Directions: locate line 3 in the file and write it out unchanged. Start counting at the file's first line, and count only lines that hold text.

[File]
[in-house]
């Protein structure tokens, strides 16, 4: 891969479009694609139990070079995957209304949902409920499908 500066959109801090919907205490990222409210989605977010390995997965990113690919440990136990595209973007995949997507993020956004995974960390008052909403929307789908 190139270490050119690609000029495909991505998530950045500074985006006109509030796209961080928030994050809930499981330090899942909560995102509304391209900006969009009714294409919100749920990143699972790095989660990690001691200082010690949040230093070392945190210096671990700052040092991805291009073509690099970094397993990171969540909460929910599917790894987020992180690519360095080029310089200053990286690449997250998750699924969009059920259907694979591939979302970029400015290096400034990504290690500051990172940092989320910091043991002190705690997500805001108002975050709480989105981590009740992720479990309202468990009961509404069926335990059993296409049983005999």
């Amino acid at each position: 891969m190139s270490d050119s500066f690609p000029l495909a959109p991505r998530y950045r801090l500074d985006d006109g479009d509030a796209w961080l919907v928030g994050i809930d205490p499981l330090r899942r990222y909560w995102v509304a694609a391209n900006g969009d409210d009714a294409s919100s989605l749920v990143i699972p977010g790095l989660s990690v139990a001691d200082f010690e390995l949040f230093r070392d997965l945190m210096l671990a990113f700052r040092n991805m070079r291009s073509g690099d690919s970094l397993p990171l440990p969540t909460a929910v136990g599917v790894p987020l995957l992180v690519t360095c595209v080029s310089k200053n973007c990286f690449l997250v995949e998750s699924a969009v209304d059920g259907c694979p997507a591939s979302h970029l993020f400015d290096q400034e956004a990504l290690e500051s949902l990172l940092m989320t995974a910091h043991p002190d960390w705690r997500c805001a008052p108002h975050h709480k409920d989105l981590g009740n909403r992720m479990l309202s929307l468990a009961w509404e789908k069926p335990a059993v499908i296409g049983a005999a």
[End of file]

């Amino acid at each position: 891969m190139s270490d050119s500066f690609p000029l495909a959109p991505r998530y950045r801090l500074d985006d006109g479009d509030a796209w961080l919907v928030g994050i809930d205490p499981l330090r899942r990222y909560w995102v509304a694609a391209n900006g969009d409210d009714a294409s919100s989605l749920v990143i699972p977010g790095l989660s990690v139990a001691d200082f010690e390995l949040f230093r070392d997965l945190m210096l671990a990113f700052r040092n991805m070079r291009s073509g690099d690919s970094l397993p990171l440990p969540t909460a929910v136990g599917v790894p987020l995957l992180v690519t360095c595209v080029s310089k200053n973007c990286f690449l997250v995949e998750s699924a969009v209304d059920g259907c694979p997507a591939s979302h970029l993020f400015d290096q400034e956004a990504l290690e500051s949902l990172l940092m989320t995974a910091h043991p002190d960390w705690r997500c805001a008052p108002h975050h709480k409920d989105l981590g009740n909403r992720m479990l309202s929307l468990a009961w509404e789908k069926p335990a059993v499908i296409g049983a005999a």